• Let's see now....Micro$oft's ADVAPI.DLL, and their sellout of the kernel to the Chinese Totalitarian Capitalist State? You nailed it of course, elrous0, and with the Pentagon's giving access to phony anonymizers to certain neocon PACs, it's all Wall Street motiviated, 'natch.
    • by Anonymous Coward on Monday March 14, 2011 @02:15PM (#35482346)

      I personally observed at least six or seven countries' military domains looking at one of my sites in the late 90s which focused on then unrealised methods of remote operating system fingerprinting (many of which were ICMP-based, and not implemented publicly until years later). As well as many parts of the US military, there was (South, obviously) Korea, Japan, and Germany I believe. Of course, back then they were happy to browse from a .mil.* IP, these days none of them would do that. Australia used to have a lot of network warfare information up on the DSTO website, there's less these days, however they are still a good source for the multi-military JWID events (Joint Warfare Interoperability Demonstrations), a regular compatibility-of-command-and-control event that involves many western militaries. The trend I have seen thus far is for government/military to co-opt hackers through establishing corporate fronts, usually led by an otherwise-reputable hacker who is on the take or convinced to 'help the country' with nationalism. They also pay hackers with basic community cred as informants, and send them to security-related events all around the world in the hopes of acquiring actionable intelligence. We all need to be very careful who we give information to. Furthermore, the increasingly commercial development of some areas of our industry (open source intelligence gathering / computational linguistics / passive traffic analysis + surveillance / video surveillance systems) are strongly contributing to the further degradation of society in to a 1984-like situation. The best thing we can do as people is to avoid the allure of money and refuse to work in these areas, whilst publicly pointing the ethical finger at those that do.

      • In other words, the government seeks to turn hackers into informants aka stooges?

        What isn't know is how the government gets them to do that, without paying then any money. Threats? Help us or gitmo? Why would any hacker want "community cred" as an informant? And why would a hacker risk their lives for free? Patriotism?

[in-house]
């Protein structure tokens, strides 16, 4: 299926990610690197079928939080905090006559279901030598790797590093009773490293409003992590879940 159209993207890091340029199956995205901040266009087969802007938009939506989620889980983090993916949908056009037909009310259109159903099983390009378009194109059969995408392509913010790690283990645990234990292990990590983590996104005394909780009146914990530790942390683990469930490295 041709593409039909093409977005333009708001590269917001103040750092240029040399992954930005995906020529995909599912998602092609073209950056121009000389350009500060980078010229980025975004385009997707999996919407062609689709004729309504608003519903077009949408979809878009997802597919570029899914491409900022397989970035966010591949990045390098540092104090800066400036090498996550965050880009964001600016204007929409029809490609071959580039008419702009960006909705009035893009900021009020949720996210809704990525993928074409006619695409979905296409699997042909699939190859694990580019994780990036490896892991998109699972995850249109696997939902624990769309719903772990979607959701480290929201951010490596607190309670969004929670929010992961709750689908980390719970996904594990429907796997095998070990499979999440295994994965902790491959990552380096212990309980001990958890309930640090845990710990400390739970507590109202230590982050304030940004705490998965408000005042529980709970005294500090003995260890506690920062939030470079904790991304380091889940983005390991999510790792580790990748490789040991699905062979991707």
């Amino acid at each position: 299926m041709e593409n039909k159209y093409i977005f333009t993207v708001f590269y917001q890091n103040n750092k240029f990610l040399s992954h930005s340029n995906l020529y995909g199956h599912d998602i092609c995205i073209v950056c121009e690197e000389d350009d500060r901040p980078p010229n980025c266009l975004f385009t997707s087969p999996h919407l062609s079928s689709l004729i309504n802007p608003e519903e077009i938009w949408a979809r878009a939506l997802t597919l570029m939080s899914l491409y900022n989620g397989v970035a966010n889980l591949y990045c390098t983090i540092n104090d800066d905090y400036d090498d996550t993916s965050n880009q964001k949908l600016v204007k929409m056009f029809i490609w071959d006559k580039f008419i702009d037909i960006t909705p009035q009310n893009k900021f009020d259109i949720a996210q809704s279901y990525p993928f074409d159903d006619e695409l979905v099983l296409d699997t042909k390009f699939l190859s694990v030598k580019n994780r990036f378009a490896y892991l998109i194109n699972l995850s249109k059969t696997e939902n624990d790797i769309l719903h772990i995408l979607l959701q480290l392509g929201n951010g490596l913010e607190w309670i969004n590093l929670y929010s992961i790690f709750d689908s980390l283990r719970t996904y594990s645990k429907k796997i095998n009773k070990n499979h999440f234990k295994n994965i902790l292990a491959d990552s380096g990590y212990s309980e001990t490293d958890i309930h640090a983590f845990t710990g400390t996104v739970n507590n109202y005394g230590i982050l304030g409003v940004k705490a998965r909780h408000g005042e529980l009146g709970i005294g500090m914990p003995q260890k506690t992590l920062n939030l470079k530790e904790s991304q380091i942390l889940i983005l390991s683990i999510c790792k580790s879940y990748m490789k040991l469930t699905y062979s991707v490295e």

That being said, these hackers would be informing or working for the mafias and others if not the government because the mob runs a protection racket just as the government does. But what you

  • You mean the trinity of evil when you speak of organized 'net crime? Or that big time criminal outfit, the US DOJ? Confused by propagandistic articles? We all should be by this time. When the banksters are finally executed, then and only then should people speak of the lower echelon of ethnic crime.
  • by trollertron3000 (1940942) on Monday March 14, 2011 @02:21PM (#35482422)

    Although all of the powerful crackers know others, some of them truly are lone wolves. For instance, The Jester (th3j35t3r ) with his Xerxes botnet. He doesn't claim any affiliation AFAIK and is self-proclaimed former military hacker. I always wondered if they give him a pass because he helps with other things, like taking down Islamic-jihad websites which he's know to do. No man is an island after all and he definitely has connections. But still he seems to be the "lone wolf" acting with impunity at times.

    And that's just one of many that have never claimed a group affiliation and seem to be driven more by underground fame and rage than money or crime.

    • Don't usually post to my own comments but a correction - he is self proclaimed former military and served in Afghanistan. He never claimed he hacked for them AFAIK.

  • Santorelli has devoted his career to identifying, tracking and apprehending cybercriminals in a new cyber-environment in which police chases are clocked at light speed and villains drive on a global superhighway congested with 1.8 billion law-abiding commuters.

    LMAO! XD